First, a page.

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Rettig Report

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Supreme Decree No. 355, creating the National Commission for Truth and Reconciliation
Raúl Rettig, chair of the National Commission for Truth and Reconciliation

The Rettig Report, officially The National Commission for Truth and Reconciliation Report, is a 1991 report by a commission designated by Chilean President Patricio Aylwin (from the Concertación) detailing human rights abuses resulting in deaths or disappearances that occurred in Chile during the years of military dictatorship under Augusto Pinochet, which began on September 11, 1973 and ended on March 11, 1990. The report found that over 2,000 people had been killed for political reasons, and dozens of military personnel have been convicted of human rights abuses. In addition, many reforms have been made based on the recommendations of the report including an official reparations department.


The National Commission for Truth and Reconciliation, the eight-member committee that later wrote the Rettig Report, was set up shortly after Patricio Aylwin, Chile's first democratically elected president since Salvador Allende, took office following the 1989 election.[1] In addition to the eight members, the committee was chaired by Raúl Rettig, a former Chilean senator and ambassador to Brazil under Allende. In order to show impartiality, the commission contained four members each from camps of supporters of the Pinochet regime, and opponents of it.[1]

The eight-members of the commission were Jaime Castillo Velasco, José Luis Cea Egaña, Mónica Jiménez, Laura Novoa Vásquez, José Zalaquett Daher, Ricardo Martin Díaz, and Gonzalo Vial Correa (minister of Education 1978-79).

The commission was given large amounts of resources and access to official documents to ensure thoroughness, and the report was finalized in February 1991.[2] One criticism of the report is that it only focused on politically motivated murders and disappearances that occurred while Pinochet was dictator, and did not include other human rights violations. This issue was addressed in a second report commissioned in 2003 known as the Valech Report.[3]

Goals of the Report[edit]

On April 25, 1990, Aylwin issued Supreme Decree No. 355, officially creating the National Commission for Truth and Reconciliation with the following goals:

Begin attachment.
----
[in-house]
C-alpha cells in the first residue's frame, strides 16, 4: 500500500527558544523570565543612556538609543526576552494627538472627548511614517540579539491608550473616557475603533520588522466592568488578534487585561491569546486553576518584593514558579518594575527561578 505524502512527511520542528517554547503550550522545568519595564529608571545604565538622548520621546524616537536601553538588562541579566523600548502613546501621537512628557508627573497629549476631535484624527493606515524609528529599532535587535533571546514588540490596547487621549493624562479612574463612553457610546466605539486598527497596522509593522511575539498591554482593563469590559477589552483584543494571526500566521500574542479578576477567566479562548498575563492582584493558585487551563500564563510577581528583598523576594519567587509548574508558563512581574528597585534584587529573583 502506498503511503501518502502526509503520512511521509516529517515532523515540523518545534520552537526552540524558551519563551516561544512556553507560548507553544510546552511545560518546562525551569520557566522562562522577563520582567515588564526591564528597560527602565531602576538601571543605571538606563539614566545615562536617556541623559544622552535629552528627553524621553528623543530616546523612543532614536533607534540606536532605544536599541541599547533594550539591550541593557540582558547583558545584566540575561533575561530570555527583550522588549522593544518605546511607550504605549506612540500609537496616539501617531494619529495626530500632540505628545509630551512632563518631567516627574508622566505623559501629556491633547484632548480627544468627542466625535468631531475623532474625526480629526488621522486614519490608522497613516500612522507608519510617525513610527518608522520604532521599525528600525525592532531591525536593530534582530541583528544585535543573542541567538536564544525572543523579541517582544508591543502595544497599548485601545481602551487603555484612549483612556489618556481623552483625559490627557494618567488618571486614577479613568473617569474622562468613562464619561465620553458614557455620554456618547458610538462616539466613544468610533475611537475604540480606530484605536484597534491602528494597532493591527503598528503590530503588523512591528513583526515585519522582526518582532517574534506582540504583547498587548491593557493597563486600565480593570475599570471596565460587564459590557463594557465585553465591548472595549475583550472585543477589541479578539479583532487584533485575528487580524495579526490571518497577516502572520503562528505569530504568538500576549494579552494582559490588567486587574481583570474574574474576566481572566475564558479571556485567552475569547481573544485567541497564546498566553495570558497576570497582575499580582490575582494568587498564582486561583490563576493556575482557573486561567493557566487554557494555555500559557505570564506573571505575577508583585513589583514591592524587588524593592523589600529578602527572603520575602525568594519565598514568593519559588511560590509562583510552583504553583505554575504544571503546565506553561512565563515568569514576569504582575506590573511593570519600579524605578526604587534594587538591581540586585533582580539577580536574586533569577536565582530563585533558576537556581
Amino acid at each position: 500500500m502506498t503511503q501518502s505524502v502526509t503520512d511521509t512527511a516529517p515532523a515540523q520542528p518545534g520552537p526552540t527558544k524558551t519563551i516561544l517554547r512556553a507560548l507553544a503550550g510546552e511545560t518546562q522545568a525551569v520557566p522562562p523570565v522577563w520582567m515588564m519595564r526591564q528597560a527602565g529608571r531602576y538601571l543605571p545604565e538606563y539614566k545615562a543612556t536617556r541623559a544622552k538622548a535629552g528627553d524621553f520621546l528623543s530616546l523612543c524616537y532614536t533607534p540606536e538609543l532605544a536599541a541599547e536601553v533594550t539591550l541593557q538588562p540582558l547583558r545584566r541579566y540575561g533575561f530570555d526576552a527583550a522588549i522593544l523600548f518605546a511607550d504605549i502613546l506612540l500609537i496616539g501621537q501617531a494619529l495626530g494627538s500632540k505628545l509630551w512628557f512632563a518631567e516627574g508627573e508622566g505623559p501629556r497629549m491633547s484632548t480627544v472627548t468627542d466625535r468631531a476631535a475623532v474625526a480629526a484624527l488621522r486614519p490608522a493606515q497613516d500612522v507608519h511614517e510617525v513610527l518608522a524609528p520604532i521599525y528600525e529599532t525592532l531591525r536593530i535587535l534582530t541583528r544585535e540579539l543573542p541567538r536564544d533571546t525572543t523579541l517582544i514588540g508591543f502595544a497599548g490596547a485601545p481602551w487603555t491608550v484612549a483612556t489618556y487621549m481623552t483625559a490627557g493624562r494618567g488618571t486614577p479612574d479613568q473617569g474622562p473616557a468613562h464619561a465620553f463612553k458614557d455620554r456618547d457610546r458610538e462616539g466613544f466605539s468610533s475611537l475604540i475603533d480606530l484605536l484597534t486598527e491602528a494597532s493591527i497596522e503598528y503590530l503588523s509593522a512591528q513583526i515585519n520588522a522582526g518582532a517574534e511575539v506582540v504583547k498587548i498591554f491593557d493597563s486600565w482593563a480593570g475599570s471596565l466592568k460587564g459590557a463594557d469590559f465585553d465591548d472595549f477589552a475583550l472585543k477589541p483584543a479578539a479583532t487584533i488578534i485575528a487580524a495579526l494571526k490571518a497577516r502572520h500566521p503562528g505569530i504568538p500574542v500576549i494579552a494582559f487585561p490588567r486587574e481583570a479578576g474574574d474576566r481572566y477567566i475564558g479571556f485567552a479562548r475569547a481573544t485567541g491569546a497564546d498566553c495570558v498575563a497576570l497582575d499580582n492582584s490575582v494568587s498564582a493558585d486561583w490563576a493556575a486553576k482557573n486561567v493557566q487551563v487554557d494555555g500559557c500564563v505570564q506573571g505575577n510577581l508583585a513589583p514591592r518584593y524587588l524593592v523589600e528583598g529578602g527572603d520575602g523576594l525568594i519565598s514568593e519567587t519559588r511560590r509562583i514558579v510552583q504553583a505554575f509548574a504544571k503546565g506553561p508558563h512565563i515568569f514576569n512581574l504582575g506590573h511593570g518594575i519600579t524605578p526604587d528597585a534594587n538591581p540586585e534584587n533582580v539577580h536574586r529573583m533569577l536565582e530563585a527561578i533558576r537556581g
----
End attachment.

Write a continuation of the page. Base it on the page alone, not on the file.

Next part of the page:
• To create as complete a picture as possible of the most serious human rights violations
  • To gather evidence to allow the creation of a list that identifies the victims' name, fate, and whereabouts
  • To recommend reparations for the families of victims
  • To recommend legal and administrative measures to prevent future violations[4]


The official Report, published in February 1991

The report determined that there were 2,115 victims of human rights violations and 164 victims of political violence between September 11, 1973 and the end of the Pinochet regime on March 11, 1990. This breaks down further to 1,068 victims confirmed to have been killed, 957 people who disappeared after their arrest, and an additional 90 killed by politically motivated private citizens. The report also was unable to come to a decision for 614 cases, and there were an additional 508 cases in which the nature of the violation did not fit the commission's mandate.[3] The commission found that the majority of the human rights violations were conducted in a sophisticated and systematic fashion in the years directly after Pinochet took power. The majority of the violations were perpetrated by the National Intelligence Directorate (DINA), Chile's secret police force from 1973 to 1977.[3]

Legal Ramifications[edit]

As of May 2012, 76 agents had been condemned for violations of human rights and 67 were convicted: 36 in the Army, 27 in the Carabineros, 2 in the Air Force, one of the Navy and one in the Police. Three condemned agents died and six agents got conditional sentences. 350 cases, pertaining to disappeared persons, illegal detainees and torture, remain open. There are 700 military and civilian persons involved in these cases.[5] While some perpetrators have been convicted, prosecution has been difficult due to an amnesty law passed by the military regime in 1978 giving full legal protection to any individual implicated in human rights violations between 1973 and 1978.[3]